The progress of lung tumors in mice claims to have been reversed by utilizing naturally occurring tumor suppressor microRNA. Researchers from Yale University and Mirna Therapeutics, Inc suggest that the tiny RNA let-7 could have a large impact on lung cancer tumors.
The novel finding could offer hope to future patients fighting lung cancer. A very small bit of RNA, the experts reveal could one day play a significant role in future cancer treatment. Lung cancer is considered to be one of the most prevalent and difficult to treat cancers.
“This is the first time anybody has shown a positive effect of microRNAs in shrinking lung cancer,” commented Frank Slack, Ph.D., co-senior author of the paper, researcher at the Yale Cancer Center and professor of molecular, cellular & developmental biology.
After the Yale team administered an intranasal dose including a type of micro-RNA called let-7, the tumors in mice with non-small cell lung cancer appeared to have shrunk. Tiny bits of genetic material, microRNAs are often linked to transmission of information encoded in DNA. Supposedly they also have been found to play essential parts in gene regulation and/or gene silencing.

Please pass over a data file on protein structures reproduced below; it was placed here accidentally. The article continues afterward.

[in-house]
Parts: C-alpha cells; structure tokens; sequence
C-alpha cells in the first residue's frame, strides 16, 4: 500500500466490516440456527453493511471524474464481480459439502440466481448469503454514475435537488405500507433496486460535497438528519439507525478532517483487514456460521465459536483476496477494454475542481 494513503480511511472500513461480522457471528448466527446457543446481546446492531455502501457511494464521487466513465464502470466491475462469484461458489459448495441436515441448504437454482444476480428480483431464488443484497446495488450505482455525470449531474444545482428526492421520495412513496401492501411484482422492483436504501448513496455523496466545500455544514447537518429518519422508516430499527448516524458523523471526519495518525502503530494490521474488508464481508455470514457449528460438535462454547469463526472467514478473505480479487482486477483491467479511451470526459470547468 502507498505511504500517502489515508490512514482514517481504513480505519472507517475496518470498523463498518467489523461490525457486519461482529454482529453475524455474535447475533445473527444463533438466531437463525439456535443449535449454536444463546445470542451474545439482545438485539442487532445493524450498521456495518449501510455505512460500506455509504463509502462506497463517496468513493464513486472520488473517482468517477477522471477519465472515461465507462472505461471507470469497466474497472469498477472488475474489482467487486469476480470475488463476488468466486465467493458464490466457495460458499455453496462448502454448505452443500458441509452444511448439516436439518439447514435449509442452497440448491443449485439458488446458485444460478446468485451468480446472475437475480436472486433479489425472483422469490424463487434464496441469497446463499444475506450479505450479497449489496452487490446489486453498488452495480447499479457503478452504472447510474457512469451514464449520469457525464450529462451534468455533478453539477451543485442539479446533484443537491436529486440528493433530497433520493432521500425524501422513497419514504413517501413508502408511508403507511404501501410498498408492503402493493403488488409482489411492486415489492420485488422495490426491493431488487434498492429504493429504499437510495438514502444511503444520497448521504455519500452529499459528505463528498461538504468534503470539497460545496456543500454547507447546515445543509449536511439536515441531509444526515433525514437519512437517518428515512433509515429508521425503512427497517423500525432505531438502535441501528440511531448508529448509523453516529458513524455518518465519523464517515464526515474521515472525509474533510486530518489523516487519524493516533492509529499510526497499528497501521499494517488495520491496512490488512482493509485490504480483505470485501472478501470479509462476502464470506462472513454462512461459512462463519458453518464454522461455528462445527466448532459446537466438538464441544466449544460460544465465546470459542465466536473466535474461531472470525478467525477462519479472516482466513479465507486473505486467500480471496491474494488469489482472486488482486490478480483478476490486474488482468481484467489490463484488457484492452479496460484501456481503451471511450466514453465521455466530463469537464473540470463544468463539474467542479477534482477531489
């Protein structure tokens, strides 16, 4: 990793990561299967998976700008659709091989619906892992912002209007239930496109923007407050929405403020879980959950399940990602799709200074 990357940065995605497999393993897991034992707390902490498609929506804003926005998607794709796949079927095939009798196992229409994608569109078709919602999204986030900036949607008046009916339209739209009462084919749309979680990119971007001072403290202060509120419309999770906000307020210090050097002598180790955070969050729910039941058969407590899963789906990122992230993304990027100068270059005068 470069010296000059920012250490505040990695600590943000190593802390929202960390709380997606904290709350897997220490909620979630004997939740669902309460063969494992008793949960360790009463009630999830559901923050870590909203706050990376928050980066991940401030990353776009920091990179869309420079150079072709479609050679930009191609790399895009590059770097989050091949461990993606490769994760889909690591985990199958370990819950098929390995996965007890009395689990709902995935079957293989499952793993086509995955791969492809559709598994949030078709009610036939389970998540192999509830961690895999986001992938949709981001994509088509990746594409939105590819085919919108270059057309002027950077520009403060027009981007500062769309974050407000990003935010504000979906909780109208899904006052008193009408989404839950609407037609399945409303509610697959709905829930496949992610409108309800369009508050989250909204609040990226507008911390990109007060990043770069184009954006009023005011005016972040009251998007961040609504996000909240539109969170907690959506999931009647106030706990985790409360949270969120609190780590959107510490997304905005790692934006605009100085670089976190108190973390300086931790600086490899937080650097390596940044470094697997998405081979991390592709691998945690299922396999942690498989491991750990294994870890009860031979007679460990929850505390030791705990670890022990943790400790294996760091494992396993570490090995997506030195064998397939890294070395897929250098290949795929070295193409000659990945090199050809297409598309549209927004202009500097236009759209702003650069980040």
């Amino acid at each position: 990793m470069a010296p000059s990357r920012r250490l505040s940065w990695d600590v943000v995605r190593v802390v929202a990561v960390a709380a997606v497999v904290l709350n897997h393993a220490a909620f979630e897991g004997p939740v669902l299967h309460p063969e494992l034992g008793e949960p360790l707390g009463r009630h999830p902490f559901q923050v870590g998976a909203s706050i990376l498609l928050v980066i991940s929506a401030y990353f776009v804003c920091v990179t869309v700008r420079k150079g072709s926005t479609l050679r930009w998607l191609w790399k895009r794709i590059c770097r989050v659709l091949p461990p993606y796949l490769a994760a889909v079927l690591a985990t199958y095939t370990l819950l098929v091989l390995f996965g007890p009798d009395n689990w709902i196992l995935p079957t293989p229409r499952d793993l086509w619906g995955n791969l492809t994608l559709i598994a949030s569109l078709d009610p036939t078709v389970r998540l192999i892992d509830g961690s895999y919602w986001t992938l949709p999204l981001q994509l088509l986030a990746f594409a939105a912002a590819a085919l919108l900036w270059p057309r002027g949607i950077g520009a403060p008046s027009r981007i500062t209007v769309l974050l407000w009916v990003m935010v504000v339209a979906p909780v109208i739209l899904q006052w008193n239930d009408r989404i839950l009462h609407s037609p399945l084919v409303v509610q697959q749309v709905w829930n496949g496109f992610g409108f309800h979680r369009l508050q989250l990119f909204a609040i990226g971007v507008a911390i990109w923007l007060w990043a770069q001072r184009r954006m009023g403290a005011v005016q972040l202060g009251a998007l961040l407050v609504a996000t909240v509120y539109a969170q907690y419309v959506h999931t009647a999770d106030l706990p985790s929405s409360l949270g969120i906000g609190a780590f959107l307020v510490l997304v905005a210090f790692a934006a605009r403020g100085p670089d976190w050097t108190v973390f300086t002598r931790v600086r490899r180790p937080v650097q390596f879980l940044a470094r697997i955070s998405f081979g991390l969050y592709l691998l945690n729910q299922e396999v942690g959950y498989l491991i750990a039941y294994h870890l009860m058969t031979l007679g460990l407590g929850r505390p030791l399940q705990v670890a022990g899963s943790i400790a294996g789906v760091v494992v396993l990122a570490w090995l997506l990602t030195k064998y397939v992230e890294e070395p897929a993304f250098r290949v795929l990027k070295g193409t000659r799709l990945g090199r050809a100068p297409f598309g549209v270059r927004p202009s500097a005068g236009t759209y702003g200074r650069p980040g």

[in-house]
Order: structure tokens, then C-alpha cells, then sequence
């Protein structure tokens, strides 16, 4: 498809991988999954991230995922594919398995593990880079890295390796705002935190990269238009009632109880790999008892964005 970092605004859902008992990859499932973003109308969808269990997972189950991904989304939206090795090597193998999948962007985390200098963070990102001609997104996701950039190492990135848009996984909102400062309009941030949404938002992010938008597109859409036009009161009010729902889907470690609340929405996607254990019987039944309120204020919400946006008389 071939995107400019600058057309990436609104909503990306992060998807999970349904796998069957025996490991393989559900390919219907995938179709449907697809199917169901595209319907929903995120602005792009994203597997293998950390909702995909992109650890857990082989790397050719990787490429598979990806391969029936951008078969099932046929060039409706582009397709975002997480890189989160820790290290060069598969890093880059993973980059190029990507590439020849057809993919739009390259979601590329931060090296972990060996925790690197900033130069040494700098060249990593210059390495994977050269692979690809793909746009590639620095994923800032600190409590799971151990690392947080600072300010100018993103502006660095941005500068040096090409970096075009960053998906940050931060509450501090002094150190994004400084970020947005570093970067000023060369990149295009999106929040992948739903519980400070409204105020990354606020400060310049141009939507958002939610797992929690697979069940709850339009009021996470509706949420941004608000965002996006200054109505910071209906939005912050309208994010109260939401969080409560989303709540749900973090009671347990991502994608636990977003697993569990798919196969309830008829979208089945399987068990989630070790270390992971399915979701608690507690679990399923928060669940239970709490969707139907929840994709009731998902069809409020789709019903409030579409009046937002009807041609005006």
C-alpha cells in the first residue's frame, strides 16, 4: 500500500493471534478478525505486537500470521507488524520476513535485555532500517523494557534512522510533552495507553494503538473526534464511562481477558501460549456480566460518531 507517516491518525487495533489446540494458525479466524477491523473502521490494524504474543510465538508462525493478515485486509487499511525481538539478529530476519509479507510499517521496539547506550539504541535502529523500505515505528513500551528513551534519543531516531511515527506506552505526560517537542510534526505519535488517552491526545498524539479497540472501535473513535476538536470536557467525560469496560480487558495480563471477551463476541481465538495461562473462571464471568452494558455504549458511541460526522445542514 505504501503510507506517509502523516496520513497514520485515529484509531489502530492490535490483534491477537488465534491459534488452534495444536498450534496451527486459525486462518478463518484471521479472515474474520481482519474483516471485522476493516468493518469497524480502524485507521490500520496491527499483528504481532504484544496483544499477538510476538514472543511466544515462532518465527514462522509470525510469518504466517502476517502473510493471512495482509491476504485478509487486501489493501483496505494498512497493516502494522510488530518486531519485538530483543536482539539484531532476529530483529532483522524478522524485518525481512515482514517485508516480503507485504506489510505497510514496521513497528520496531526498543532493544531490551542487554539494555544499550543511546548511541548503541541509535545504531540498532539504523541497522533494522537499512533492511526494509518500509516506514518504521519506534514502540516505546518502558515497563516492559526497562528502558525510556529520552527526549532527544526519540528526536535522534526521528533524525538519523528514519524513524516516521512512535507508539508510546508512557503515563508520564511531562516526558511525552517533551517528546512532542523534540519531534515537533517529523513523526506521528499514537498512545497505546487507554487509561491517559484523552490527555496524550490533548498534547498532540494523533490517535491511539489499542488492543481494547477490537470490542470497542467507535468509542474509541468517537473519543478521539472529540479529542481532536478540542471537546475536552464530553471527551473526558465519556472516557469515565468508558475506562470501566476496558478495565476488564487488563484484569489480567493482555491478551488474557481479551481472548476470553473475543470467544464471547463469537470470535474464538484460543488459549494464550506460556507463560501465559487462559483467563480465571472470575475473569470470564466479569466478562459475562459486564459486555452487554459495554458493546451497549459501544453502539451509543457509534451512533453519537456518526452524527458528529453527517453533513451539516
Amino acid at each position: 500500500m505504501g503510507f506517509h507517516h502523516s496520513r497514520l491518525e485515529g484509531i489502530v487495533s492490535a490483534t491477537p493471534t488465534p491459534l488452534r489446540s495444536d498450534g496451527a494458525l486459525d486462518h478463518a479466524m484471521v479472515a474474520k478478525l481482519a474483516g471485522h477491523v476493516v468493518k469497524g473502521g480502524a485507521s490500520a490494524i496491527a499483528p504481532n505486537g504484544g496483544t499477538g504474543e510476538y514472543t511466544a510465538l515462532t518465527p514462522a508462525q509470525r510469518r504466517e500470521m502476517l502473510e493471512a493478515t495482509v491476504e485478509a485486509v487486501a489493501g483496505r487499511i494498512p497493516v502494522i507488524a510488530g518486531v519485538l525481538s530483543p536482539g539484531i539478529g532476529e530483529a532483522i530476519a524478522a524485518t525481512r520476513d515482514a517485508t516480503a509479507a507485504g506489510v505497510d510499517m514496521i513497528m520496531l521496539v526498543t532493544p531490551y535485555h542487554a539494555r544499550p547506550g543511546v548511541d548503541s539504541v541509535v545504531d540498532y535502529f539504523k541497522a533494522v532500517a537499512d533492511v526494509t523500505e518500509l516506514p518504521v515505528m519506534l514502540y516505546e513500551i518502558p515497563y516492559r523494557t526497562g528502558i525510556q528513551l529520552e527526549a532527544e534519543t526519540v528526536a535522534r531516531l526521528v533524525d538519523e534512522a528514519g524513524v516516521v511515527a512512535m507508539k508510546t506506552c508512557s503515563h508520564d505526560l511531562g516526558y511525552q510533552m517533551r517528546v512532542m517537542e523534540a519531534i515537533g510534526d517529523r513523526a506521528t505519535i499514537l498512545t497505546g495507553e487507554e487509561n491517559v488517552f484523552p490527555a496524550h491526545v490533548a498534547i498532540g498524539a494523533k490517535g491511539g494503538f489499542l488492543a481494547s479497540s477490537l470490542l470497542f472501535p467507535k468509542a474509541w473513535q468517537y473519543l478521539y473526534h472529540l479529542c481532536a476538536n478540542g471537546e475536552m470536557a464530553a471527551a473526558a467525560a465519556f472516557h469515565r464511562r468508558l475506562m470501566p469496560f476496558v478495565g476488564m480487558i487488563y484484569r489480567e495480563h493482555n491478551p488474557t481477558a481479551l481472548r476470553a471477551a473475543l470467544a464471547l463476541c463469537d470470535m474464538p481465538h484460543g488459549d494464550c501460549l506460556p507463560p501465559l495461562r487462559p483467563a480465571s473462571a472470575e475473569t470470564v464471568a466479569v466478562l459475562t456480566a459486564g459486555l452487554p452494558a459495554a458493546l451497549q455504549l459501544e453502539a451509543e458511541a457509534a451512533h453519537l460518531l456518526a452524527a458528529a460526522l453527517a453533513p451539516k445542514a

Mice without let-7 were observed to have developed cancer. This, the Yale team may support their hypothesis of microRNAs acting as a tumor suppressor. It was further found that mice who received let-7 did not show elimination of tumors but a reduction of 66 percent. Slack observed that let-7 may be absent in many cancers and could act upon a gene that is known to play a role in about a quarter of all human cancers.
“We hope it will be valuable in the treatment of many other forms of cancer,” he mentioned.
Presently, the team is examining whether let-7 therapy in combination with chemotherapy and radiation could encourage complete remission.
The research has been published in Dec. 7, 2009 issue of the journal Oncogene.